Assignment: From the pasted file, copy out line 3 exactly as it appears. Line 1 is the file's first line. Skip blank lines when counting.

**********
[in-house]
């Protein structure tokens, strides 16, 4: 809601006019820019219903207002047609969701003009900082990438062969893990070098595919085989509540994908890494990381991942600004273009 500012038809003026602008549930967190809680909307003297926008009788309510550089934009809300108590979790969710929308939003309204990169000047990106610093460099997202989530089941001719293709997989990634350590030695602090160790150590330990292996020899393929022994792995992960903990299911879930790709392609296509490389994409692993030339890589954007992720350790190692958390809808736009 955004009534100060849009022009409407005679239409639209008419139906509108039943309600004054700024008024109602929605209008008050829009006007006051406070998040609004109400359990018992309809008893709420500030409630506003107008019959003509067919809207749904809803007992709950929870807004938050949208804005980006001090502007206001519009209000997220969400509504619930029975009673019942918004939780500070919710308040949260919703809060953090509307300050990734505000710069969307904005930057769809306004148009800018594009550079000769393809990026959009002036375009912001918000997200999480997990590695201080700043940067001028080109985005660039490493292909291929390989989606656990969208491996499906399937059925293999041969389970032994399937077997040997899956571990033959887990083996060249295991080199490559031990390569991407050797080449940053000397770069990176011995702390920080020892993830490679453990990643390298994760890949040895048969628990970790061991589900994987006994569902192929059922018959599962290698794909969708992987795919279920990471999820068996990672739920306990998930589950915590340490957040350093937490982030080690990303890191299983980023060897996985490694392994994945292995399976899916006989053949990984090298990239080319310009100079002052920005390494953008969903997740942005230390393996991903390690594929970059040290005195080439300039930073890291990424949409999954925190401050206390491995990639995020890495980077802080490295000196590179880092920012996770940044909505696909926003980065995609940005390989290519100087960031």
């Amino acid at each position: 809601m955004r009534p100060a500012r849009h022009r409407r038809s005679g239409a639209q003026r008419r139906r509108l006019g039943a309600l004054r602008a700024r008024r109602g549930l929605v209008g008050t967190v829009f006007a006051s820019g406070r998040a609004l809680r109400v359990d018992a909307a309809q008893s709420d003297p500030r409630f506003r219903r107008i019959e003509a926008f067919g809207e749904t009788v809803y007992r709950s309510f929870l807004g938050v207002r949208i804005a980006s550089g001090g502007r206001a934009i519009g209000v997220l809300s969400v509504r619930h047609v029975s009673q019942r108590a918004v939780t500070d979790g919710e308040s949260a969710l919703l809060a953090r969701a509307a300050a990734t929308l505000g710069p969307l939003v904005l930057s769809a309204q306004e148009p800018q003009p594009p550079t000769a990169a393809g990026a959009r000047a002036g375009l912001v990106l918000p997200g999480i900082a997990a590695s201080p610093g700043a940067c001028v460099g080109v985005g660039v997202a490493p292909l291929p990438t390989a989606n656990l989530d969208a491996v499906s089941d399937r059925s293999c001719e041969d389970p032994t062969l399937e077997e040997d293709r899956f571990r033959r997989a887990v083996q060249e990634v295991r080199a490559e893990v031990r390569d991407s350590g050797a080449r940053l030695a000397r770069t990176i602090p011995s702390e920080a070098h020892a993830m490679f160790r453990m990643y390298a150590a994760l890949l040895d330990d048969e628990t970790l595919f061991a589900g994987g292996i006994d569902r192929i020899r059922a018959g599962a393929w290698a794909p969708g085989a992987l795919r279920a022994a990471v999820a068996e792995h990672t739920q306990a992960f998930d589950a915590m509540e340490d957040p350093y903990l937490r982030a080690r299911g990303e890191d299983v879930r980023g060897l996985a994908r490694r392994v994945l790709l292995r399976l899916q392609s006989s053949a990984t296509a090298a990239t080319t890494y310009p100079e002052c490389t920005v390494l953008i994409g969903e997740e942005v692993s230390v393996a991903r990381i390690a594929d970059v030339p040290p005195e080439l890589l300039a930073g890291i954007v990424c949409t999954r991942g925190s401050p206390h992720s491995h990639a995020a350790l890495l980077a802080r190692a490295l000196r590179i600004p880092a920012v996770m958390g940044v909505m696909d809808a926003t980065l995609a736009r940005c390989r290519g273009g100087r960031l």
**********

């Amino acid at each position: 809601m955004r009534p100060a500012r849009h022009r409407r038809s005679g239409a639209q003026r008419r139906r509108l006019g039943a309600l004054r602008a700024r008024r109602g549930l929605v209008g008050t967190v829009f006007a006051s820019g406070r998040a609004l809680r109400v359990d018992a909307a309809q008893s709420d003297p500030r409630f506003r219903r107008i019959e003509a926008f067919g809207e749904t009788v809803y007992r709950s309510f929870l807004g938050v207002r949208i804005a980006s550089g001090g502007r206001a934009i519009g209000v997220l809300s969400v509504r619930h047609v029975s009673q019942r108590a918004v939780t500070d979790g919710e308040s949260a969710l919703l809060a953090r969701a509307a300050a990734t929308l505000g710069p969307l939003v904005l930057s769809a309204q306004e148009p800018q003009p594009p550079t000769a990169a393809g990026a959009r000047a002036g375009l912001v990106l918000p997200g999480i900082a997990a590695s201080p610093g700043a940067c001028v460099g080109v985005g660039v997202a490493p292909l291929p990438t390989a989606n656990l989530d969208a491996v499906s089941d399937r059925s293999c001719e041969d389970p032994t062969l399937e077997e040997d293709r899956f571990r033959r997989a887990v083996q060249e990634v295991r080199a490559e893990v031990r390569d991407s350590g050797a080449r940053l030695a000397r770069t990176i602090p011995s702390e920080a070098h020892a993830m490679f160790r453990m990643y390298a150590a994760l890949l040895d330990d048969e628990t970790l595919f061991a589900g994987g292996i006994d569902r192929i020899r059922a018959g599962a393929w290698a794909p969708g085989a992987l795919r279920a022994a990471v999820a068996e792995h990672t739920q306990a992960f998930d589950a915590m509540e340490d957040p350093y903990l937490r982030a080690r299911g990303e890191d299983v879930r980023g060897l996985a994908r490694r392994v994945l790709l292995r399976l899916q392609s006989s053949a990984t296509a090298a990239t080319t890494y310009p100079e002052c490389t920005v390494l953008i994409g969903e997740e942005v692993s230390v393996a991903r990381i390690a594929d970059v030339p040290p005195e080439l890589l300039a930073g890291i954007v990424c949409t999954r991942g925190s401050p206390h992720s491995h990639a995020a350790l890495l980077a802080r190692a490295l000196r590179i600004p880092a920012v996770m958390g940044v909505m696909d809808a926003t980065l995609a736009r940005c390989r290519g273009g100087r960031l």